Author Contributions

Conceptualization, A.M., E.P. (Ekaterina Proshkina) and S.P.; writing—original draft preparation, E.P. (Ekaterina Proshkina); S.P.; T.B.; E.L.; L.K., E.P. (Elena Platonova); M.S. and A.M.; writing—review and editing, A.M., F.M. and M.S.; supervision, A.M. and F.M. All authors have read and agreed to the published version of the manuscript.


This research received funding within the framework of the state task on the theme “Development of geroprotective and radioprotective agents”, state registration № AAAA-A19-119021590022-2.

Conflicts of Interest

The authors declare that they have no conflict of interest except Fanya Maganova, who is the CEO of pharmacological company Initium-Pharm (Moscow, Russia). The funders had no role in the design of the study; in the collection, analyses, or interpretation of data; in the writing of the manuscript, or in the decision to publish the result.


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Figure 1. Some monoterpenes that increase lifespan and delay age-related diseases.
Figure 1. Some monoterpenes that increase lifespan and delay age-related diseases.
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Figure 2. Some sesquiterpenes that increase lifespan and delay age-related diseases.
Figure 2. Some sesquiterpenes that increase lifespan and delay age-related diseases.
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Figure 3. Some diterpenes that increase lifespan and delay age-related diseases.
Figure 3. Some diterpenes that increase lifespan and delay age-related diseases.
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Figure 4. Some triterpenes that increase lifespan and delay age-related diseases.
Figure 4. Some triterpenes that increase lifespan and delay age-related diseases.
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Figure 5. Some carotenoids that increase lifespan and delay age-related diseases.
Figure 5. Some carotenoids that increase lifespan and delay age-related diseases.
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Table 1. Geroprotective potential of some terpenes and terpenoids.
Table 1. Geroprotective potential of some terpenes and terpenoids.
Compound (Molecular Formula)Compliance with Criteria of Geroprotectors *References
Primary CriteriaSecondary Criteria
Monoterpenes (C10H16)
Sesquiterpenes (C15H24)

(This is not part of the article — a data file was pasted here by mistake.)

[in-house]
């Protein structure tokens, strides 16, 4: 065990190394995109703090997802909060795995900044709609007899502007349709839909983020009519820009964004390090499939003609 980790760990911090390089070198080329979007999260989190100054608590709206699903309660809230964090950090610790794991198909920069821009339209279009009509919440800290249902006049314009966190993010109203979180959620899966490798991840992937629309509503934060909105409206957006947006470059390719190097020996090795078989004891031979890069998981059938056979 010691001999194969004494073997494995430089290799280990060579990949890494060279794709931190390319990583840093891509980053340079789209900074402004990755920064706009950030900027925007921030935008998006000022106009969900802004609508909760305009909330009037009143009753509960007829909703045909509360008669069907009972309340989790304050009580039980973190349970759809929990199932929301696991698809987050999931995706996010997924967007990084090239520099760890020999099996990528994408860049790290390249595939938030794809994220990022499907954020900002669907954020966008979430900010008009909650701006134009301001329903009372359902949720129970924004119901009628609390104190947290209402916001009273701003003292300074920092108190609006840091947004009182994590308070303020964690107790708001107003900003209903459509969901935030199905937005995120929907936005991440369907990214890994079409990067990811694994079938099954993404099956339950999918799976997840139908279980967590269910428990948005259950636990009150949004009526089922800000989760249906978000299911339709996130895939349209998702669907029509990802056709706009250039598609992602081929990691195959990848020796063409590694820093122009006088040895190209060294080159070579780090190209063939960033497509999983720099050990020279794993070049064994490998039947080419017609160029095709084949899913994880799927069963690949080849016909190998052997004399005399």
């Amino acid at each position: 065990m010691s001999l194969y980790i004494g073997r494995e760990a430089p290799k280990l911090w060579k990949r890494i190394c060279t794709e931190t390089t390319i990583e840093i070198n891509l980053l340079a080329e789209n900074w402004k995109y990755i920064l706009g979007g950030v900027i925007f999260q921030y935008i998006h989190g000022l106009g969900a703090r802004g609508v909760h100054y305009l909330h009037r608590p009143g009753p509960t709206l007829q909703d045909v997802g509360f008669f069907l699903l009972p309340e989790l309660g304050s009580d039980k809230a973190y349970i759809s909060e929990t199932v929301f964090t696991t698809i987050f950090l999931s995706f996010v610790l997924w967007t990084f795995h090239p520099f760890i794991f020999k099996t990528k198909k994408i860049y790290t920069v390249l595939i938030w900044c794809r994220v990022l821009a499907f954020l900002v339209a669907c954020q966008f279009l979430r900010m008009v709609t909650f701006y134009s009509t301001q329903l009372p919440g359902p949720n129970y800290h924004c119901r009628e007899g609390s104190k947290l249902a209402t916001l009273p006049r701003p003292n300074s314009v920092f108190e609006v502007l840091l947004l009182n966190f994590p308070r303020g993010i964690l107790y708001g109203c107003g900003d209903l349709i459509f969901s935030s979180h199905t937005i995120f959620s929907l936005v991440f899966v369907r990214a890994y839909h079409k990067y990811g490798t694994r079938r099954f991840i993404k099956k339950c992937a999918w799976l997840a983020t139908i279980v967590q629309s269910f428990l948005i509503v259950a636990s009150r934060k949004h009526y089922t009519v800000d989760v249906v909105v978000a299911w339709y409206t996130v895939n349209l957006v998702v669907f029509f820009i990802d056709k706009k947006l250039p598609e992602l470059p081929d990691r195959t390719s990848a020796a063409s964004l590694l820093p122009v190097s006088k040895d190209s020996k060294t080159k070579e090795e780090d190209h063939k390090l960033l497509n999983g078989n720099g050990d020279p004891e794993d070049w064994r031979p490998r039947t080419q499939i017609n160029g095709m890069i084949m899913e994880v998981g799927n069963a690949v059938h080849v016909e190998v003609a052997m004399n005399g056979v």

Diterpenes ((C10H16)2)
Dehydroabietic acid++---+0+0[172,190,191,192,193,207,208,425,426,427]
Carnosic acid++++++0++[177,185,194,195,197,209,429,433,434,435,436,437]
Triterpenes ((C10H16)3)
–Ursolic acid+++-+++++[231,250,251,265,281,297,298,302,438,439,440,441,442,443]
Oleanolic acid+0+-++0++[231,254,302,322,323,330,444,445,446,447,448]
Maslinic acid0+++++0+0[231,270,294,295,325,449]
18α-Glycyrrhetinic acid+0--++0+0[231,258,439,450,451,452,453,454,455,456]
Tetraterpenes/carotenoids ((C10H16)4)
* Primary criteria: 1. The life extension in wild-type animal models, 2. Improvement of aging biomarkers, 3. Low toxicity, 4. Minimal side effects, 5. Improvement of the quality of life; Secondary criteria: 6. Evolutionarily conserved mechanisms, 7. Reproducibility on different models, 8. Prevention of age-associated diseases, 9. Increased stress-resistance. + Compliance with criteria; - Not compliance with criteria; 0 Not investigated.

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Proshkina, E.; Plyusnin, S.; Babak, T.; Lashmanova, E.; Maganova, F.; Koval, L.; Platonova, E.; Shaposhnikov, M.; Moskalev, A. Terpenoids as Potential Geroprotectors. Antioxidants 2020, 9, 529.

AMA Style

Proshkina E, Plyusnin S, Babak T, Lashmanova E, Maganova F, Koval L, Platonova E, Shaposhnikov M, Moskalev A. Terpenoids as Potential Geroprotectors. Antioxidants. 2020; 9(6):529.

Chicago/Turabian Style

Proshkina, Ekaterina, Sergey Plyusnin, Tatyana Babak, Ekaterina Lashmanova, Faniya Maganova, Liubov Koval, Elena Platonova, Mikhail Shaposhnikov, and Alexey Moskalev. 2020. "Terpenoids as Potential Geroprotectors" Antioxidants 9, no. 6: 529.